Citizens and their elected representatives always welcome business as usual scenarios and take their towns for granted. What is common between Panaji, Margao, Mapusa, Bicholim, Quepem, Ponda, Sanquelim, Sanvordem-Curchorem? All these towns were settled and have evolved on ancient trade routes close to lotic (flowing) water bodies-rivers or estuaries. None of these towns were randomly settled. Their affluence is owed to a careful understanding of locating economic activities within the terrains eco-hydrological matrix.
The Portuguese developed Sanquelim as a naval station to safeguard their economic interests related to the commodity trade across the Western Ghats with the Deccan markets. Margao owes its ecological security and prosperity to river Sal. Quepem would be erased from the map if the scenic Paroda or Kushavati River is endangered. Sanvordem owes its affluence to Zuari River. The Khadapabandh rivulet is Pondas drainage lifeline. Mapusa was a thriving port for Roman voyagers, thanks to once deep backwaters of Mapusa estuary–a tributary of Mandovi River. But the once thriving inland port town of Mapusa faces the danger of flooding owing to the neglect of the Mapusa estuary. Would Panaji be able to create wealth and boost healthy economic activities without the residents, businesses and visitors having a guarantee of their health and ecological security? Would Panaji progress without a functional drainage system?
As a modern Indo-European style town, Panaji exists for more then 200 years. The deeper you go into the Portuguese designs about town planning– we notice that, although totally unfamiliar to the demanding and deteriorating conditions and challenges in a tropical, humid and corrosive environment–their first consideration was to carefully survey and conserve beneficial local natural assets and integrate man made structures within the local eco-hydrological matrix.
The best example is the design, architecture and engineering of the 375 years old Ponte de Linhares causeway which links Panaji to Ribandar traversing a vast low lying flood plain of Mandovi estuary. The Portuguese could have built a simple road over a solid, raised, fortified embankment. Why then they didn’t build it and instead opted for a design appropriate to local hydrography? Why did the Portuguese provide 42 Roman arches to support the causeway? Each arch was built to permit cross drainage during the tides and the monsoons. Only half the arches now permit the drainage as the rest have been silted or got buried under urban development. That explains the incessant flooding of the area around Panaji’s Kadamba bus terminus.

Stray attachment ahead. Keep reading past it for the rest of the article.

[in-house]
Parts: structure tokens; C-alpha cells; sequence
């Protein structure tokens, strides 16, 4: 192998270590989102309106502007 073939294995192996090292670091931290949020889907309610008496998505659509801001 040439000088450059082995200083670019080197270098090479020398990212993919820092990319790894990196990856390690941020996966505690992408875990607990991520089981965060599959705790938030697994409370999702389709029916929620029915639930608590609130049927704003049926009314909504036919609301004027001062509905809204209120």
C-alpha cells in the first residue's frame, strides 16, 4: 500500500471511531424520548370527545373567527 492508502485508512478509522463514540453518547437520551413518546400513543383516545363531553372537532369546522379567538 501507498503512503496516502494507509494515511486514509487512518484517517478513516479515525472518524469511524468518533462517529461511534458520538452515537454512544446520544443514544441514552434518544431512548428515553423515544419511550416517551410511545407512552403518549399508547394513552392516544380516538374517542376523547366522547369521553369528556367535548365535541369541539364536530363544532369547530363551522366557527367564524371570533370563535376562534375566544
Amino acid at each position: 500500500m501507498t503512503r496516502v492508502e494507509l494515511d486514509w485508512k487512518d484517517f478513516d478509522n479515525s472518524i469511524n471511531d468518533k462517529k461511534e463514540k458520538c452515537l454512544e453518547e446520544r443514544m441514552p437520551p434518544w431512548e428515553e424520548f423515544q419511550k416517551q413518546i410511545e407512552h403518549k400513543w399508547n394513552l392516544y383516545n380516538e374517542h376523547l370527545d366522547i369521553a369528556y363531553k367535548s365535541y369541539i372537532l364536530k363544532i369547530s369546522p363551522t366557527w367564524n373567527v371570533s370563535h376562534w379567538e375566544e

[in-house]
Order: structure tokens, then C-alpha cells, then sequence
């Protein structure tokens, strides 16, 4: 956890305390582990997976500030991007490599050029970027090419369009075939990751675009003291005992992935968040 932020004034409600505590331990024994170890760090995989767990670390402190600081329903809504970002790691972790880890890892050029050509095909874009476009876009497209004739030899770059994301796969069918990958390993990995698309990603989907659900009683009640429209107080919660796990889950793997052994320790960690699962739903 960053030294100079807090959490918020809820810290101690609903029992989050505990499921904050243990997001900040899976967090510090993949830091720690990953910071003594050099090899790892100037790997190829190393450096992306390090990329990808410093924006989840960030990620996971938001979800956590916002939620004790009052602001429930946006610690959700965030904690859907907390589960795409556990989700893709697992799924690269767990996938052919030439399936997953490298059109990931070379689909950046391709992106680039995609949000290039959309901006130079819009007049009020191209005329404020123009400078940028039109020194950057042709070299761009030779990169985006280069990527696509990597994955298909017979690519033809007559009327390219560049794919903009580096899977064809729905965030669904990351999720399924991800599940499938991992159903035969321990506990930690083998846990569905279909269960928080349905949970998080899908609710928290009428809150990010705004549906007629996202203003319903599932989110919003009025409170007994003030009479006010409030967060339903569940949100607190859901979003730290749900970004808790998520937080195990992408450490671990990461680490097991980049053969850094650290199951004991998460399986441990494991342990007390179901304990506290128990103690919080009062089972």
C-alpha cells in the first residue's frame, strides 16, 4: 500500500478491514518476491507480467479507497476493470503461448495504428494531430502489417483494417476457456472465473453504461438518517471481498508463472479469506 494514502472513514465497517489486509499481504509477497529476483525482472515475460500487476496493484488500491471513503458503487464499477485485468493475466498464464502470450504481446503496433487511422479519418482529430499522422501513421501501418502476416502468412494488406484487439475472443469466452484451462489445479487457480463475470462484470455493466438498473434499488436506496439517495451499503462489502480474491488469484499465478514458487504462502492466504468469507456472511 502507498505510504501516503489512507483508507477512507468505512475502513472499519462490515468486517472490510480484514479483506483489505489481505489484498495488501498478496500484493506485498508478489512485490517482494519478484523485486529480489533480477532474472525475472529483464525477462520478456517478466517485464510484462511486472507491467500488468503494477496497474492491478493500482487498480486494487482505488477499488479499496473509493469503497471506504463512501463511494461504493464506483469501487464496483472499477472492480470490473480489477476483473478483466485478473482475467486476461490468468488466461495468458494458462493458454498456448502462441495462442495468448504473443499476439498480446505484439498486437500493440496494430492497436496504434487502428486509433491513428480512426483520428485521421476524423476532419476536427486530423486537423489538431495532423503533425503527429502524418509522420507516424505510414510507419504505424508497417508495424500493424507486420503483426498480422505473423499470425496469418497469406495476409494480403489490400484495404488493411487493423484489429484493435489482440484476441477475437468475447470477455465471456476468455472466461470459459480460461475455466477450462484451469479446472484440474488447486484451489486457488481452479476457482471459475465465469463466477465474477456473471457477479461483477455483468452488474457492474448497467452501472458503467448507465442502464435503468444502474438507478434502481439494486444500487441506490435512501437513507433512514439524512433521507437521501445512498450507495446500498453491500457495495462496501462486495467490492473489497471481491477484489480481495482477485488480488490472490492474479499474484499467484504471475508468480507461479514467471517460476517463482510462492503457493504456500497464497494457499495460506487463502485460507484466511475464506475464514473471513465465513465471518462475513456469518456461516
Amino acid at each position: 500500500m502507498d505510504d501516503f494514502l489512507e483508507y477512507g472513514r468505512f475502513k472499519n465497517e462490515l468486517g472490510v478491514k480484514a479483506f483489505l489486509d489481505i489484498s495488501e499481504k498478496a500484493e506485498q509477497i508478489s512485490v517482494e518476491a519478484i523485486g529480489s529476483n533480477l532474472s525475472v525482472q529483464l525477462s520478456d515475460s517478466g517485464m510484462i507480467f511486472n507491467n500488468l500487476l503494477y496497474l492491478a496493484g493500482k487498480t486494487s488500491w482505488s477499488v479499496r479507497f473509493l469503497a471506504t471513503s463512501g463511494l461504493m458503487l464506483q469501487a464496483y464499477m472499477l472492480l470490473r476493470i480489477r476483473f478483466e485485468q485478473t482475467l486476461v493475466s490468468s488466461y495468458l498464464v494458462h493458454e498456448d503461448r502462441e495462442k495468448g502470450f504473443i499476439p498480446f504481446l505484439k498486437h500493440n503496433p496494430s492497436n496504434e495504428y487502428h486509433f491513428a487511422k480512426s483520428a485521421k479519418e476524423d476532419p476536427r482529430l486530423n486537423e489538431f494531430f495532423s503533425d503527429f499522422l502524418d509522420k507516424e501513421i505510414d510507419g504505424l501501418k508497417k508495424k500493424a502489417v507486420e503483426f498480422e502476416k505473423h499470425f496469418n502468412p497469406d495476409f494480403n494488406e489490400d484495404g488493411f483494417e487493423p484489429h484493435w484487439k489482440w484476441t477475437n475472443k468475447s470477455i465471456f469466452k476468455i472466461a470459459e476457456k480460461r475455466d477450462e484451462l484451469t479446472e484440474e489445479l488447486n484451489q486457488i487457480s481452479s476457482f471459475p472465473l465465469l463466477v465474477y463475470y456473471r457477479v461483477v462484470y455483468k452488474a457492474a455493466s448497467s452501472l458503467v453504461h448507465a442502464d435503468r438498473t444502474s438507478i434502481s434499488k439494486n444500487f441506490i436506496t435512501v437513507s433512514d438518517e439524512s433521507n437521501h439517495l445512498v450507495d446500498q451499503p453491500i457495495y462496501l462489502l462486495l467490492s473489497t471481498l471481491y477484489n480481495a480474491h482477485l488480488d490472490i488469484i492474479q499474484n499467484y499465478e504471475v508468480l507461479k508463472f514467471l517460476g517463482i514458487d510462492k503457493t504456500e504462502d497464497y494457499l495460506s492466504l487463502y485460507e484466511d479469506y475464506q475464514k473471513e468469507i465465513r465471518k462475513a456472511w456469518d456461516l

The Portuguese also improved both the ancient natural fountains in the city and even built an underground drain to discharge the water from Boca da Vaca fountain to Mandovi River. While laying Campo de Manuel, today identified by D B Bandodkar Road, the Portuguese engineers came across a rivulet passing through sand dunes. Instead of reclaming it, they built a culvert over it. It stands near Bal Bhavan today over a fully concretised and artificially dried tidal counter flow arm of Santa Inez creek. People have not forgotten that another arm of the creek stretched as far as the present building of Directorate of Education. The Campal Parade Ground has been built by sacrificing the backwaters of Santa Inez creek. As a consequence the whole area gets flooded during the monsoon and has become a health hazard for the residents .

(to be continued).